Thursday April 26, 2018 10:54 PM

Bangladeshi Without Borders

Bangladeshi Without Borders

Meet Iqbal Huda, known as “Tidal”, a Cox’s Bazar native who has spent his entire life helping people in distress access free, need-based medical care— irrespective of creed, race, religion or political convictions.

“It was 1992. I was getting out of my mama’s house in Cox’s Bazar and I saw Bangladeshis as well as foreigners busy at work,” described Tidal. “Curious, I walked over. An organisation called Médecins Sans Frontières (MSF), also called Doctors Without Borders, was setting up an emergency medical humanitarian project for Rohingya refugees who had just crossed from Myanmar. I had seen Rohingya refugees before in 1978 when I was a school kid. We were even called from school one day to help them . I knew we had to do whatever we could for the refugees in 1992 too. When I met the MSF Country Director I was very happy that an organization was present to support. After a brief talk I volunteered immediately.” That’s when Tidal first joined MSF.

As volunteers, members of MSF understand the risks and dangers of the missions they carry out, but they make no claim for themselves. They do so out of compassion, out of the desire to simply hand others a baton for the possibility of life. Tidal says he worked for MSF under no fixed designation the first four years of his career, “and they never let me leave, and here I am.”

Twenty-seven years later, Tidal was leading a medical project in Chechnya till just a few weeks ago, where drug-resistant Tuberculosis (TB) is a life-threatening issue as a result of years of poor diagnosis and interrupted treatment. With almost 100 MSF staff, the project Tidal runs is now focusing on the extensively drug-resistant (XDR-form of the disease after handing the management of multi-drug resistant (MDR) TB patients over to the Ministry of Health in 2015. The project also supports the laboratory, health promotion and offers psychosocial assistance for TB patients and their families. We also conduct research activities,” he explained. “In fact, the drug we are using now for XDR-TB patient is a new drug recently approved by the World Health Organisation,”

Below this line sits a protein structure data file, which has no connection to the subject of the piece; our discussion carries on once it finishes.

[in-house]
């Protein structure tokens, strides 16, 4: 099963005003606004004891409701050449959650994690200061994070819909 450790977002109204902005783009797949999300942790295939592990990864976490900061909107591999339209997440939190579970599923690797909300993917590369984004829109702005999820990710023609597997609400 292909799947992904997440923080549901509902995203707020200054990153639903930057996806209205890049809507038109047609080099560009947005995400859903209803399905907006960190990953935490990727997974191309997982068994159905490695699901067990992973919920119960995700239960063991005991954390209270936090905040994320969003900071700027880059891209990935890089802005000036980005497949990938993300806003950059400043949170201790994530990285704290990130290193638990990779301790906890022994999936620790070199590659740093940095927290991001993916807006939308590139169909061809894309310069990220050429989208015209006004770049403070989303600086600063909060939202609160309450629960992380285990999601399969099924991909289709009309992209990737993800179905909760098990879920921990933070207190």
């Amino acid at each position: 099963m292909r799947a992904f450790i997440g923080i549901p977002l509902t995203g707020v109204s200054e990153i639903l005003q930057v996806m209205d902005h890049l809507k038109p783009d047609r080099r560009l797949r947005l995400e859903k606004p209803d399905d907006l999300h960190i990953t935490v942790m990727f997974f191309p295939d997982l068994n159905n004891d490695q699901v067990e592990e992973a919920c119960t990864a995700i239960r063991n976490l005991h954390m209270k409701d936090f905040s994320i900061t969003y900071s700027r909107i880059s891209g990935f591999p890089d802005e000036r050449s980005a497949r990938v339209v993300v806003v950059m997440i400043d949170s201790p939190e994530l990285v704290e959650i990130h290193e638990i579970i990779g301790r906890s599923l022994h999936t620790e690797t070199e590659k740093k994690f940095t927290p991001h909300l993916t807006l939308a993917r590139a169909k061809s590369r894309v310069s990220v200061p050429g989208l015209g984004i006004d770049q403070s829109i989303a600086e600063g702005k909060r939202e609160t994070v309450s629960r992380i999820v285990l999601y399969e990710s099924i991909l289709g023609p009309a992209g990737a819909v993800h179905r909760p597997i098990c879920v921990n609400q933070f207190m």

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MSF is a Nobel Prize-winning private international association made up mainly of doctors and health sector workers providing assistance to populations of distress—whether they are victims of natural or man-made disasters or victims of armed conflict. “As members, we undertake to respect our professional code of ethics and maintain complete independence from all political, economic, or religious powers,” Tidal explicated. “This includes financially – 90% of all MSF’s money comes from private donors, not governments.”

Tidal has been out coordinating MSF projects since 2003. He has worked in several contexts, even braving the risks involved in working in conflict zones. “Just a few years back we had to completely pull out of Chechnya,” he said, “But we worked hard and are back again now. There is need and there are Chechen doctors and nurses bravely struggling to heal people, who benefit from our support.”

So what is it like to work in the field? “It’s not for everyone,” he chuckled. “I have worked in places like Somalia, tribal areas in Pakistan, Afghanistan and South Sudan. Each had different challenges” MSF’s projects range from emergency response, medical research projects treatment of neglected diseases like Kala Azar and long-term conditions like TB and HIV/AIDS.

Last month Tidal came back to his country to visit his family and to revisit Cox’s Bazar, where it all started on the eve of the 1978 FIFA World Cup. Tidal is scheduled to join yet another MSF project in October—this time in Iraq.

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